As described below, the unique benefits of a gun trust relate to the registration and ownership of Title II firearms, which are governed by federal law. A gun trust in Utah will thus be subject to federal law and to regulation by the federal Bureau of Alcohol, Tobacco, Firearms and Explosives (the ATF). There are no laws, regulations or official pronouncements that expressly state or guarantee that a gun trust will provide the benefits that are sought. When asked, the ATF typically responds by explaining that it defers to state law regarding the validity and operation of trusts. However, there appears to be a consensus among attorneys who practice in this area around the country, as well as tacit acknowledgment by the ATF, that the benefits described in this blog-post are available through a gun trust.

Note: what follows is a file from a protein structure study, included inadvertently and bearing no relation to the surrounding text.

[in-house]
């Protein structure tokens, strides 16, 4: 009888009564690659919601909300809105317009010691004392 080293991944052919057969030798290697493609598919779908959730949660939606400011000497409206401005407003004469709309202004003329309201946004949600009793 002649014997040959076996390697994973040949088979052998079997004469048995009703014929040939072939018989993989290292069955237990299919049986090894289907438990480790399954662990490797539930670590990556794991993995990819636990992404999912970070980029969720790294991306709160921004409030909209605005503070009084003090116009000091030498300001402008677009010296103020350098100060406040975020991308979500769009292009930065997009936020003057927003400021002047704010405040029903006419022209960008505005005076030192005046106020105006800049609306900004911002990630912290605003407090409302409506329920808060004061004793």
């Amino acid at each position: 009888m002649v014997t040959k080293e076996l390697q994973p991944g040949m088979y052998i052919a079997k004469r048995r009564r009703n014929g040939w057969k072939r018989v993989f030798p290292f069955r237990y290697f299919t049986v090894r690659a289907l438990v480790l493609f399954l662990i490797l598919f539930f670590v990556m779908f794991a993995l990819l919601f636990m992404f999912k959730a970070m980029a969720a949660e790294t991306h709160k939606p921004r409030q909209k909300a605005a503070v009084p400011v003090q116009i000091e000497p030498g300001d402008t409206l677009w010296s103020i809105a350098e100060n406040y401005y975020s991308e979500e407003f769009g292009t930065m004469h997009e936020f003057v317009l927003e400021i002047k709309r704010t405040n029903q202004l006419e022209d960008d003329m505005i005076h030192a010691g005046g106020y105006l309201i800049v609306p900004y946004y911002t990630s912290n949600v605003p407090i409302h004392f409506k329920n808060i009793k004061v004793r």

Trust Facilitates Purchase of Title II Firearm. When an individual acquires a Title II firearm, he must complete ATF Form 4, which requires fingerprinting, a photograph and a background check of the applicant. The applicant must then have Form 4 approved by a local chief law enforcement officer (typically the sheriff), and must pay a $200 transfer tax. When a trust acquires a firearm, Form 4 must be completed, but no fingerprinting, photograph, background check or approval of a local chief law enforcement officer is required. It is thus much easier to register a Title II firearm in the name of a trust than it is to register it in the name of an individual.